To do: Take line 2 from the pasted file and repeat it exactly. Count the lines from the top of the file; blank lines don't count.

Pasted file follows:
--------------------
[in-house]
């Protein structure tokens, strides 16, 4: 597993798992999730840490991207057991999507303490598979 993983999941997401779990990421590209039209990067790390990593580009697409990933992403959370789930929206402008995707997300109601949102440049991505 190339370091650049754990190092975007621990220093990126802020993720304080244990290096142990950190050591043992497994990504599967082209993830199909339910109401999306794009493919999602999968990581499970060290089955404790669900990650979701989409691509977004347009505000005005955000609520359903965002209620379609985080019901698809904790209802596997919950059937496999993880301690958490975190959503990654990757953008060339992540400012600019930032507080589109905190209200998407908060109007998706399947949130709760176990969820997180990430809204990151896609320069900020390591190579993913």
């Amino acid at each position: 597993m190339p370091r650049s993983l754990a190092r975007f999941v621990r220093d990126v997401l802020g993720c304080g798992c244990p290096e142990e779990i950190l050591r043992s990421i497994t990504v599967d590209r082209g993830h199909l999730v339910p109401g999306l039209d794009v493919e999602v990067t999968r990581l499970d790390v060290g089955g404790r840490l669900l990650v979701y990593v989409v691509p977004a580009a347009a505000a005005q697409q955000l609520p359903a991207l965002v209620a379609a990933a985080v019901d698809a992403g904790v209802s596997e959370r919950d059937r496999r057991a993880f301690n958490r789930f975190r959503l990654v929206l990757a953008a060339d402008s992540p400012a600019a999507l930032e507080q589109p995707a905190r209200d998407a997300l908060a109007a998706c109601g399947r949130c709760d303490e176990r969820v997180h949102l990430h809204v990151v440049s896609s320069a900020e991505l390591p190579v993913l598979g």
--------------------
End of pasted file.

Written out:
């Protein structure tokens, strides 16, 4: 597993798992999730840490991207057991999507303490598979 993983999941997401779990990421590209039209990067790390990593580009697409990933992403959370789930929206402008995707997300109601949102440049991505 190339370091650049754990190092975007621990220093990126802020993720304080244990290096142990950190050591043992497994990504599967082209993830199909339910109401999306794009493919999602999968990581499970060290089955404790669900990650979701989409691509977004347009505000005005955000609520359903965002209620379609985080019901698809904790209802596997919950059937496999993880301690958490975190959503990654990757953008060339992540400012600019930032507080589109905190209200998407908060109007998706399947949130709760176990969820997180990430809204990151896609320069900020390591190579993913």